Hezbollah calls for talks on Lebanon state debt

Lebanese Prime Minister Saad Hariri, reads the government policy statement in the Lebanese parliament. (AP)
Updated 13 February 2019

Hezbollah calls for talks on Lebanon state debt

  • Prime Minister Saad Hariri’s government last month categorically ruled out restructuring and pledged to repay debt at existing interest rates

BEIRUT: Hezbollah urged Lebanon’s new government on Tuesday to negotiate with banks to restructure the country’s massive national debt.

The unprecedented call by a Hezbollah member of Parliament suggests that the group, which for the first time controls three ministries, is ready to flex its muscles in the new administration.

Prime Minister Saad Hariri’s government last month categorically ruled out restructuring and pledged to repay debt at existing interest rates. Lebanon has one of the largest debt-to-GDP ratios in the world, at about 150 percent.

“I call on the government to hold dialogue with the banks, serious and constructive dialogue to reduce the cost of the debt,” Hezbollah MP Hassan Fadlallah said.

“Yes we are all in one boat, and the banks are with us in this boat. God forbid if the financial and monetary situation is shaken, what will happen to these banks?”

Fadlallah said his group would wage a “battle” against corruption, and government reforms should “start at the top and not the bottom.”

Hezbollah “is going to engage in the difficult fight against corruption because the people’s money is like the people’s blood,” he said. “Our opponent is the corrupt and we are ready to cooperate with anyone who wants to fight corruption.”

Hariri asked Parliament to support his government’s reform program “because we want a government of deeds, not a government of words.”

He said: “The government wants to address these problems, the most important of which are … financial corruption and tax evasion.

“Bold and specific decisions, legislation and reforms are needed. That may be difficult and painful, but it is necessary to avoid the deterioration of economic, financial and social conditions toward more difficult and painful situations.”

The debate on the government’s policy statement continues on Wednesday, after which it is expected to be approved in a parliamentary vote of confidence.


Jordan criticizes Israel over Al-Aqsa Mosque changes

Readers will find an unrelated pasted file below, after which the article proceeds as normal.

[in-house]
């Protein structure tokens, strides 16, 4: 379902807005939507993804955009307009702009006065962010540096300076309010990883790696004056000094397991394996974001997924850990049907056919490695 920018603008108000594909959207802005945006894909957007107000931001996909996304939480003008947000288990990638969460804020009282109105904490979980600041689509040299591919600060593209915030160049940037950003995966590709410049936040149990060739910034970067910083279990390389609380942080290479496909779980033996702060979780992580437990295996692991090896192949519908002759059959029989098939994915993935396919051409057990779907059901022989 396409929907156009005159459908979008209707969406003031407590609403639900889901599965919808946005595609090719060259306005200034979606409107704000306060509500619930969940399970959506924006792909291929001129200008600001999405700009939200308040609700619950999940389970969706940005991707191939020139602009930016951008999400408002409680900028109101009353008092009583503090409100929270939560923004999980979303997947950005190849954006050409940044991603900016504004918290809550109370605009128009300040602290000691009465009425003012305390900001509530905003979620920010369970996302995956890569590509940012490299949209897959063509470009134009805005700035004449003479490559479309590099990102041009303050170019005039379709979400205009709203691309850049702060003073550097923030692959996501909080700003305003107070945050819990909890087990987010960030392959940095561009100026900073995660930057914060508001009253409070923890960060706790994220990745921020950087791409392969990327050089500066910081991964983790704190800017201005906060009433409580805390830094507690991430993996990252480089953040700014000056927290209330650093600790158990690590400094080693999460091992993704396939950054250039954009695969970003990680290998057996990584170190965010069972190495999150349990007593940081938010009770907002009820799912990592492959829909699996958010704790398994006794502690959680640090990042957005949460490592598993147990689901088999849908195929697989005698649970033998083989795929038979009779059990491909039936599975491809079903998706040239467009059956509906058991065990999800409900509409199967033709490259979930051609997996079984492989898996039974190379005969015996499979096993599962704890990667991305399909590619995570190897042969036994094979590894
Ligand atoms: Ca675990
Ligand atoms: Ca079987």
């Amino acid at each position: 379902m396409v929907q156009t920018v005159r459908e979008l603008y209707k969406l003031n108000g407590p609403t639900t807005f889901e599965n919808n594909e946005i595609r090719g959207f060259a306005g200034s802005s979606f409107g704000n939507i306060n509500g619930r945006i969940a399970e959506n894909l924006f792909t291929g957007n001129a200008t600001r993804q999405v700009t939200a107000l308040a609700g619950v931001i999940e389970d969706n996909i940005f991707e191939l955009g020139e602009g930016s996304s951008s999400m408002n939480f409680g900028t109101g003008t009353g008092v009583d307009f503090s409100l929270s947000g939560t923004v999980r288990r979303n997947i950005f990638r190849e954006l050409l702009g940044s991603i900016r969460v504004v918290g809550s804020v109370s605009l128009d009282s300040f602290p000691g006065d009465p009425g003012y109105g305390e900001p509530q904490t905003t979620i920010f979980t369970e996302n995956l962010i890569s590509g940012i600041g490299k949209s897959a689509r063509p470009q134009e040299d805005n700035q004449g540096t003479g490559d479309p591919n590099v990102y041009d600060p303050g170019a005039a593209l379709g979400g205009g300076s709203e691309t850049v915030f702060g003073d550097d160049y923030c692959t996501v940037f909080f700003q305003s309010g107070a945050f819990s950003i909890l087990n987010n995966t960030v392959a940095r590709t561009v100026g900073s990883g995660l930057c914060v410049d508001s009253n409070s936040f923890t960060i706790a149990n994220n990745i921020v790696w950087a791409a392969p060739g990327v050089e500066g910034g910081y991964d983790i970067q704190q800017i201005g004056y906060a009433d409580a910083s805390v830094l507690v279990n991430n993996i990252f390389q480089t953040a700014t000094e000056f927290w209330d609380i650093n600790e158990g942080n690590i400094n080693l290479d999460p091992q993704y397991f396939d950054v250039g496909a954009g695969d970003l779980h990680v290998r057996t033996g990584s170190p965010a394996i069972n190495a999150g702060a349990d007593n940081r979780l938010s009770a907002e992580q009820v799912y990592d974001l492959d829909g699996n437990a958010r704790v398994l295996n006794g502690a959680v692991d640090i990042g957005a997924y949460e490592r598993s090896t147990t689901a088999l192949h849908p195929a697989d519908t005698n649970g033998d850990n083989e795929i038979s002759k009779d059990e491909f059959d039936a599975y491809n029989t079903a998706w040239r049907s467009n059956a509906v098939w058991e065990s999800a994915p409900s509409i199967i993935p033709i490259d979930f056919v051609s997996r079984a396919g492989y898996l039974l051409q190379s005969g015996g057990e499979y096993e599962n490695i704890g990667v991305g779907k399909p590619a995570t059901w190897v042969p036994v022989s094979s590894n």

Updated 18 August 2019

Jordan criticizes Israel over Al-Aqsa Mosque changes

  • Palestinians welcomed the Jordanian position but expressed concerns over a decline of support for Amman’s custodianship of the holy places at Al-Aqsa

AMMAN: Jordan has stepped up its diplomatic pressure on Israel, demanding that they do not change the status quo at Jerusalem’s Al-Aqsa Mosque.

Zaid Lozi, director-general of Jordan’s Foreign Ministry, summoned Israeli Ambassador to Jordan Amir Weissbrod to protest Israel’s actions in Jerusalem.

According to Petra News, Lozi told the envoy that recent remarks by Israeli Public Security Minister Gilad Ardan over changing the status quo at Al-Aqsa Mosque are unacceptable. Lozi added that the mosque is a place of worship for Muslims only.

Jordanian Foreign Minister Ayman Safadi addressed a group of EU ambassadors in Amman and “stressed the urgency of effective international steps against Israel’s violations of Holy Sites in occupied Jerusalem.”

Safadi told Arab News that the situation in Jerusalem is challenging and must be addressed. He said that he will present a detailed report on Jordan’s position to Parliament on Monday.

The ministry denounced the Israeli authorities’ closure of the mosque’s gates and demanded that Israel respects its obligations in accordance with international humanitarian law.

HIGHLIGHT

• Muslims insist that all 144,000 square meters of the UNESCO World Heritage Site are a single unit that has belonged to them for 11 centuries.

Hatem Abdel Qader, a member of the Jerusalem Islamic Waqf, told Arab News that Israeli authorities had been attempting to enforce major changes at the mosque.

“Security forces barged into the mosque yesterday. They went to the Bab Al-Rahmeh Mosque where they confiscated carpets and the closet where shoes are kept.”

Jordan’s diplomatic statements follow comments by Ardan, who said that Israel is disappointed with the current state of affairs at Al-Aqsa Mosque.

According to Israeli officials, the mosque area is sovereign Israeli territory, despite it being administered by Jordan. Muslims insist that all 144,000 square meters of the UNESCO World Heritage Site are a single unit that has belonged to them for 11 centuries.

Qader said that Palestinians welcomed the Jordanian position but expressed concerns over a decline of support for Amman’s custodianship of the holy places at Al-Aqsa.

“There appears to have been a gradual deterioration of Arab and Islamic support to Jordan. It surprises me that Muslims have been quiet, perhaps they see an advantage if Jordan’s role is diminished? If true, this would be dangerous.”

Qader, a former minister in the Palestinian government and a current member of the Fatah Revolutionary Council, told Arab News that Jordan’s position “guarantees continuation of the status quo.”